EDITOR'S NOTE: WE ARE TOLD THE PROPOSED SILOAM SPRINGS SEWER PROJECT MIGHT REDUCE PHOSPHORUS TO .02MG/L. OKLAHOMA SEWER PLANTS HAVE A 1 MG/L LIMIT. IS ARKANSAS RAISING THE BAR?
By Richard Dean Prudenti
The NW Arkansas Morning News
SILOAM SPRINGS -- City officials took a first step Tuesday in building a multimillion dollar treatment facility to turn wastewater effluent into pristine water in Siloam Springs.
The city Board of Directors approved seeking no more than a $20 million loan from the Arkansas Department of Environmental Quality to cover the expansion of the city wastewater treatment plant in northwest Siloam Springs.
A resolution of intent to build and finance the sewer improvements is one of many pieces of the application process for the state Clean Water Revolving Loan Fund.
"This is the first step in getting our loan through," said David Cameron, city administrator.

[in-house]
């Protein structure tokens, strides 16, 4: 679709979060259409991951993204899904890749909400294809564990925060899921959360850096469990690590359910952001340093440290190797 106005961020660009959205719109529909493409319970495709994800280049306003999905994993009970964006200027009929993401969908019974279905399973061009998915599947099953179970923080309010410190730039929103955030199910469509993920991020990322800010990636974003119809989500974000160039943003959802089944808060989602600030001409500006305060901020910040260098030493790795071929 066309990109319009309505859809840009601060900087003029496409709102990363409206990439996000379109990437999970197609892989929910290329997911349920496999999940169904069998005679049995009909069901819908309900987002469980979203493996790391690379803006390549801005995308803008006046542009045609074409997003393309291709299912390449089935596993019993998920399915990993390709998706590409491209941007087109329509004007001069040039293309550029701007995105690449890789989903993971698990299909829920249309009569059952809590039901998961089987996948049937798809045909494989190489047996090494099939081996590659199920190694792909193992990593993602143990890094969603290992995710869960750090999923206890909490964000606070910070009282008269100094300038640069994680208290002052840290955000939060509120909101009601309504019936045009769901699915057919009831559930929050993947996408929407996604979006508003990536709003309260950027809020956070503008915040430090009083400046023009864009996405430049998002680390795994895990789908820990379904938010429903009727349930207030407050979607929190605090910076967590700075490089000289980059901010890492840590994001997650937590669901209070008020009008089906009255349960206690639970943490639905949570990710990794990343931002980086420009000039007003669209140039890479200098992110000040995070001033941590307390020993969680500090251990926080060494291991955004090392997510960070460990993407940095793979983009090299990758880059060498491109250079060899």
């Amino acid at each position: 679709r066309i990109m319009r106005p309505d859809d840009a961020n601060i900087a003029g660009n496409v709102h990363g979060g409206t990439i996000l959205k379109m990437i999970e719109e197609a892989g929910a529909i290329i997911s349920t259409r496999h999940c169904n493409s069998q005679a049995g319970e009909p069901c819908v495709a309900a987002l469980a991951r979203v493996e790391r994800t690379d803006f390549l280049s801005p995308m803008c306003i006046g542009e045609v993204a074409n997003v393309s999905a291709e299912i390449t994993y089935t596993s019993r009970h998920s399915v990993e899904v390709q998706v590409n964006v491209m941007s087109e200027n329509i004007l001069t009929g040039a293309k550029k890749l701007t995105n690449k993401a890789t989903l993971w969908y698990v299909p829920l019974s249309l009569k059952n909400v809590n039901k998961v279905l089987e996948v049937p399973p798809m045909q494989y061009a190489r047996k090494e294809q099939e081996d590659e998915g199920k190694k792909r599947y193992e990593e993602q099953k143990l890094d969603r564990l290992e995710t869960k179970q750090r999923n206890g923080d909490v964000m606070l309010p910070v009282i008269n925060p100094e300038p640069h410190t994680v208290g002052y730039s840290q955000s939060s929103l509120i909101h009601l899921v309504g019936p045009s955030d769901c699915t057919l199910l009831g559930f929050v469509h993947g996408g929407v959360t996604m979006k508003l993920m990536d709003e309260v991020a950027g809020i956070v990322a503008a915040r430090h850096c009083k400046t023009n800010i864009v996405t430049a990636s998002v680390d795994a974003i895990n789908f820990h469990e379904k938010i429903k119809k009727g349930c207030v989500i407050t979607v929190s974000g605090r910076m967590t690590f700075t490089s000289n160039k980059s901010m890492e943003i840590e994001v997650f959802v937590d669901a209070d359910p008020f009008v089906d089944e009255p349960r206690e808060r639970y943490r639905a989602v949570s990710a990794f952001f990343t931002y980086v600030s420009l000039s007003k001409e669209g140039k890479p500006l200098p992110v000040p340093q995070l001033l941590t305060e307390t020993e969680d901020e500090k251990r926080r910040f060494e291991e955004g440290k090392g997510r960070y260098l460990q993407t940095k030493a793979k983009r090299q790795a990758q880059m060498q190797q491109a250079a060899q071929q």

Approval sets the project in motion as well as sets the stage for future reimbursement of project costs, including preliminary reports from Garver Engineers of Fayetteville.
"We've been through this once before," Cameron said, noting the city is now paying off a $5.5 million state revolving loan for the installation of 13.5 miles of sewer lines throughout the city.
The next step will be to determine a construction schedule and a method of paying off the loan, which could be an increase in sewer rates, a city sales tax increase or a combination of both.
"Rate increases and sales tax is not part of the request (for a loan)," said Mayor M.L. "Moose" Van Poucke. "Basically, this puts us on the list to be given loan money. We can totally back out of the request."
Cameron plans to have finance alternatives in June.